Thus the same historical pattern as at the beginning of the 20th-century is to be observed in the period of the Second Republic and Francoism. The political achievements of peripheral nationalisms brought a dictatorial reaction from Spanish conservative nationalism, which attempted to suppress Catalan and Basque nationalism through political and cultural repression. This repression, in turn, fostered peripheral nationalisms, which gained broader popular support, allied with the Spanish left and liberals in their opposition against the dictatorship. By the death of Franco in 1975, the idea of a democratic Spain had become associated, once again, with decentralization and home rule for Catalonia and the Basque Country.

To sum up, in the period 1898-1975 two different discourses of Spanish nationalism, 'liberal-democratic' and 'Catholic-traditionalist', became discursive backbones of different political systems. Firstly, liberal-democratic Spanish nationalism was briefly exercised during the Second Republic and aimed at integrating, rather than excluding, the different nations through institutional reforms such as devolution. Second, the

'Catholic-traditionalist' form of nationalism was implemented during the dictatorships of Primo de Rivera and Franco. These regimes were characterized by their defence of an ethnic concept of Spain (religious and linguistic) and their centralist and authoritarian policies. Attempts to suppress peripheral nationalisms through political and cultural repression, however, had a contrary effect to that pursued. The denial of Basque and Catalan national identities actually fostered peripheral nationalism, which gained broader popular support.


During the Spanish transition to democracy (1975-78), there was an upsurge in support for political autonomy in Catalonia and the Basque Country, as a reaction to the authoritarian Spanish nationalism imposed during the previous four decades. Unlike the 1930s, however, demands for regional autonomy did not limit themselves to Catalonia, the Basque Country, and, to a lesser extent, Galicia, but spread all across Spain. Regions like Andalusia, Aragon, Valencia, Asturias, or the Canary Islands expressed diverse levels of regional identity and claimed their own political power within a decentralized state. This generalization of regional political demands shows the degree to which the idea of a democratic Spain had been associated with decentralization to the discredit of National Catholicism. From 1976 onwards it seemed clear that the state would have to rest on two pillars: parliamentary democracy and regional autonomy (Clark and Haltzel, 1987).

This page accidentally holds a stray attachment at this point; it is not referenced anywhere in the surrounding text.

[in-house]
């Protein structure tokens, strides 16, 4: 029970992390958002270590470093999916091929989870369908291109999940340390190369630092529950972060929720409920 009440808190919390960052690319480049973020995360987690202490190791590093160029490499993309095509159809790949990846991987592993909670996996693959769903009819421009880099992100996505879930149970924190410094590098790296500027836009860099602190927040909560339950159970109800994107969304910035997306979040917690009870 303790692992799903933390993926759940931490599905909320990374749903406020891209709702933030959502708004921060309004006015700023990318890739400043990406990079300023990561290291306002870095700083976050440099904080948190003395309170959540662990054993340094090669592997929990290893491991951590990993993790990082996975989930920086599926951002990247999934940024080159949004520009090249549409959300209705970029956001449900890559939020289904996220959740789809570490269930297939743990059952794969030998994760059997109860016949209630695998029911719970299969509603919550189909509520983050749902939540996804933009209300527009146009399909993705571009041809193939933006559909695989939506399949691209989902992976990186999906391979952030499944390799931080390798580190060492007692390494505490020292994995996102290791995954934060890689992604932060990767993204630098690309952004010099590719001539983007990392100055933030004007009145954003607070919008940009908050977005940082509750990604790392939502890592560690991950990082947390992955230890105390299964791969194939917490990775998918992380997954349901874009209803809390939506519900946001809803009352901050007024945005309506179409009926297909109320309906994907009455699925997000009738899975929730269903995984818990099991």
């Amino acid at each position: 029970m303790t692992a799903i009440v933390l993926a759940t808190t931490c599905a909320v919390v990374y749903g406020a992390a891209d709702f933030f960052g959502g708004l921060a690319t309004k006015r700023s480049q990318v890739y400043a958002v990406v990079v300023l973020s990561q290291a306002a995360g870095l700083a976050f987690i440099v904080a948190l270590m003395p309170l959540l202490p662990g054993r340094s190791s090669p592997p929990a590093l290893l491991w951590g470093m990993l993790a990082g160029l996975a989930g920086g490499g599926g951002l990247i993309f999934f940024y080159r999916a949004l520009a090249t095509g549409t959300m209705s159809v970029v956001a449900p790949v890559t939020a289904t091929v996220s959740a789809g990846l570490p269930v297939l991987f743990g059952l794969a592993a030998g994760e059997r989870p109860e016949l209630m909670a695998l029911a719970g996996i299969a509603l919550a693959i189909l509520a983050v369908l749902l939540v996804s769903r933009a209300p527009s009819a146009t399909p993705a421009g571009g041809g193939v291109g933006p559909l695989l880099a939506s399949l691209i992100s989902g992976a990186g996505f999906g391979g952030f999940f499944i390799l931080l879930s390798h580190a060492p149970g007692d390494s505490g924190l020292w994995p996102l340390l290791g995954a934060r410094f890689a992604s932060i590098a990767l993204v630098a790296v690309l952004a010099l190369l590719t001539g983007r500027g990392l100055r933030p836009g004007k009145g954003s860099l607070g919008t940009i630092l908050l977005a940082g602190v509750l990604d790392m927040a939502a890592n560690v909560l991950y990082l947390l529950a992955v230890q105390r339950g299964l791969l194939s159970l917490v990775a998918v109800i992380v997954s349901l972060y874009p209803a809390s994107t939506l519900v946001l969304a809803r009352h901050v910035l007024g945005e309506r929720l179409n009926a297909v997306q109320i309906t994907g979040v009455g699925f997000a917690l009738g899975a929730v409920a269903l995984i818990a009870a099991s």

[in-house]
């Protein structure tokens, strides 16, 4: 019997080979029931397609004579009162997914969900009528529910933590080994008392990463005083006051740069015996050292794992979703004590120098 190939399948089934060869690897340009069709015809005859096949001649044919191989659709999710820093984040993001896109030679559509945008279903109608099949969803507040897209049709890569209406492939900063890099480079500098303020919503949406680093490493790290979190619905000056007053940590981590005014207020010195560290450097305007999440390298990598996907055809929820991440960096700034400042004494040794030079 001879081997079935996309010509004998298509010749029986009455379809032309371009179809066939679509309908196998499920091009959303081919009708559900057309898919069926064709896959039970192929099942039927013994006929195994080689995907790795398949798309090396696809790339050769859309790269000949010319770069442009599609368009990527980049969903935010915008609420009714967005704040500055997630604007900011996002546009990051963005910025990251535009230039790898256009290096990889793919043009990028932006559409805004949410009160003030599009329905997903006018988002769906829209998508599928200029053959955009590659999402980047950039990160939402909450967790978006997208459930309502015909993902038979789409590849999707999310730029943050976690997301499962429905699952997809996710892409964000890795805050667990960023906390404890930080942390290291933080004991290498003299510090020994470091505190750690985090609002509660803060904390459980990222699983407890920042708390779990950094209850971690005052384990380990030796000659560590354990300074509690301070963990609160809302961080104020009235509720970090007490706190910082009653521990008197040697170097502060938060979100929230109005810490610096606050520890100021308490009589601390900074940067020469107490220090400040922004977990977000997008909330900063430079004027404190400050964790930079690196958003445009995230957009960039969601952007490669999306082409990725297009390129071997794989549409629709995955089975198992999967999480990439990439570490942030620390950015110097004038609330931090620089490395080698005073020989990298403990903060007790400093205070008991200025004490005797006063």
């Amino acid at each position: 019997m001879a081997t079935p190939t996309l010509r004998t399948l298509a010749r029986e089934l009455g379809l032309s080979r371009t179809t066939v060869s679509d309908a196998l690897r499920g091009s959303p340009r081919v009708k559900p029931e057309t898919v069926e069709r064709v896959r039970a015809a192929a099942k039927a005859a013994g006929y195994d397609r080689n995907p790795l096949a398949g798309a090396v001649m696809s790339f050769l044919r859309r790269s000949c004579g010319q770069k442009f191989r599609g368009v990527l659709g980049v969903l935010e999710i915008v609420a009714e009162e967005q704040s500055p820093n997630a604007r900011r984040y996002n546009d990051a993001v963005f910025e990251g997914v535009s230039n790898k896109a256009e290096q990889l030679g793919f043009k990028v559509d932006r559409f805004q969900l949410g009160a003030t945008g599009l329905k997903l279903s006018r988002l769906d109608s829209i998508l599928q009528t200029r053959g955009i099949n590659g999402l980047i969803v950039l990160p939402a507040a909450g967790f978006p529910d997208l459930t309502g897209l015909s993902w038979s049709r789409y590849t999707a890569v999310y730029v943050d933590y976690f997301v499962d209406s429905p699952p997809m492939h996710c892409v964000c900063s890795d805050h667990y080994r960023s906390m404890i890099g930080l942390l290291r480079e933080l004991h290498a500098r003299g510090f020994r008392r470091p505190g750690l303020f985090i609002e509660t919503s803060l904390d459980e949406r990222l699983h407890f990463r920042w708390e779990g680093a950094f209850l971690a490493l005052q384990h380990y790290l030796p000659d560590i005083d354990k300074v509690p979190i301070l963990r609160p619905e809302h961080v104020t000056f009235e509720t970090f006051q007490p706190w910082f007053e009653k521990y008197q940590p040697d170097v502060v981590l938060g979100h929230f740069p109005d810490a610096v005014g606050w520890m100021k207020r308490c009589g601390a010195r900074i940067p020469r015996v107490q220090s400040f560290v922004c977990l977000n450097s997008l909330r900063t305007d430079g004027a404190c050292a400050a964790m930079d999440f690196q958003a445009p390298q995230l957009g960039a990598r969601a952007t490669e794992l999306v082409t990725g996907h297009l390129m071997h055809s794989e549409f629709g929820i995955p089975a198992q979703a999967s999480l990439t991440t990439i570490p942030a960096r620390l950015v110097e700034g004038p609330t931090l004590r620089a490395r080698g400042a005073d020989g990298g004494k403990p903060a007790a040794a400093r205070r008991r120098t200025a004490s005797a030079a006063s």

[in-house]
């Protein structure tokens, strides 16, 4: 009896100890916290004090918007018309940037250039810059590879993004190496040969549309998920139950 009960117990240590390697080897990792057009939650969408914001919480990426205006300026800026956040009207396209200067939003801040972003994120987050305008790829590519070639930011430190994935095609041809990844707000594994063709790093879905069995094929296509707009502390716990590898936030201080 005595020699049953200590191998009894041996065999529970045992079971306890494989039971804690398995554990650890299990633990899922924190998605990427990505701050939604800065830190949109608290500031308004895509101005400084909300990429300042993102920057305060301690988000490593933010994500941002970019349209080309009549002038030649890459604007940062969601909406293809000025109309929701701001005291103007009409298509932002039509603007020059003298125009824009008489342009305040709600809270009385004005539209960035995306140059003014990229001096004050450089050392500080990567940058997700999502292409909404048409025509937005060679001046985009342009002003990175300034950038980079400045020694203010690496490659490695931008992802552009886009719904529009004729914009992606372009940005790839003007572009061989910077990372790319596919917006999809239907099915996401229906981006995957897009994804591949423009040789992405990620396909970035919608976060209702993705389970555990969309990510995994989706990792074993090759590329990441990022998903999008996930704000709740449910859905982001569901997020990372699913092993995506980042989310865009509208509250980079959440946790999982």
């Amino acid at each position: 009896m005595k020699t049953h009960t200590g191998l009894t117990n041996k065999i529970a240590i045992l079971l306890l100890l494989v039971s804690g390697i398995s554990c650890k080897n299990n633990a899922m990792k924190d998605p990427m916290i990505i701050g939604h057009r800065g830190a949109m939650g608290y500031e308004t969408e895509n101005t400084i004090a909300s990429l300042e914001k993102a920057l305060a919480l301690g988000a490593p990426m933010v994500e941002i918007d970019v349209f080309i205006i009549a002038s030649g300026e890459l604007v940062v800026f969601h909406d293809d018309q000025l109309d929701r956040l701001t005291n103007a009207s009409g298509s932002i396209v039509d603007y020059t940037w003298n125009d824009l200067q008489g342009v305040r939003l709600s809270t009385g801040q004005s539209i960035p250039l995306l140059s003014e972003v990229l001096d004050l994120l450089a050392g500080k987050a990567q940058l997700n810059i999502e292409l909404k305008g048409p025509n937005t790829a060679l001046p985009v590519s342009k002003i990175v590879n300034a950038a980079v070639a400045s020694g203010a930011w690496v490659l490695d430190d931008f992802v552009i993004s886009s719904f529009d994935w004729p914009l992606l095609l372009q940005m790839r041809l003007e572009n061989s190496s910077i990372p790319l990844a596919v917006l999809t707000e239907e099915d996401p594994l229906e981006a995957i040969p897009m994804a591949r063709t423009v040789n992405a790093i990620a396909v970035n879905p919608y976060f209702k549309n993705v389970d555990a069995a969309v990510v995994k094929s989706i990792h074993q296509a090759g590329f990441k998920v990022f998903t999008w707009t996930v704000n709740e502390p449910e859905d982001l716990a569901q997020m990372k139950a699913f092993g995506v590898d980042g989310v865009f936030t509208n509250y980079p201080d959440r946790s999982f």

The 1978 Constitution was a compromise between very diverse political forces attempting to find a political solution to the national question in Spain. The Constitution sought to reconcile the centre-periphery tension throughout the text. Article 2 advocated 'the indissoluble unity of the Spanish nation' while it also recognized and guaranteed 'the right to autonomy of the nationalities and regions of which it is composed'. Regarding language, Castilian was declared the 'official language of the state', but 'other Spanish languages shall be official in their respective Autonomous Communities' (Article 3.). The word 'nation' was, however, reserved for the Spanish as a whole while Catalonia, the Basque Country and Galicia were considered 'historic nationalities'. Under the new arrangement, Catalonia, the Basque Country and Galicia obtained their own statutes of autonomy and, throughout the 1980s, the example was followed by all regions in Spain, bringing the number of autonomous communities up to 17.

The 1978 Constitution differed from that of 1931 in that the latter mainly

dealt with Catalan nationalism and did not attempt a deep transformation of the state's territorial structure. The 1978 text, by contrast, dealt with Catalan, Basque and Galician ethnonational differences, while attempting to restructure Spain as a quasi-federal state. A State of Autonomies (Estado de las Autonomías), replaced the centralized structure of the state. The Constitution, and its continuation in the 1981 Law of Autonomic Harmonization (LOAPA), allowed all regions to have their own parliament and decision-making process. As a result of the implementation of the auto-nomic model, and the concomitant establishment of political and cultural bodies devoted to fostering regional distinctiveness, national and regional identities tend to overlap in most of the population. Nowadays, up to 50 percent of Spaniards identify themselves equally with their region and Spain while only 26 percent consider either the region or Spain more important than the other (Moral, 1998).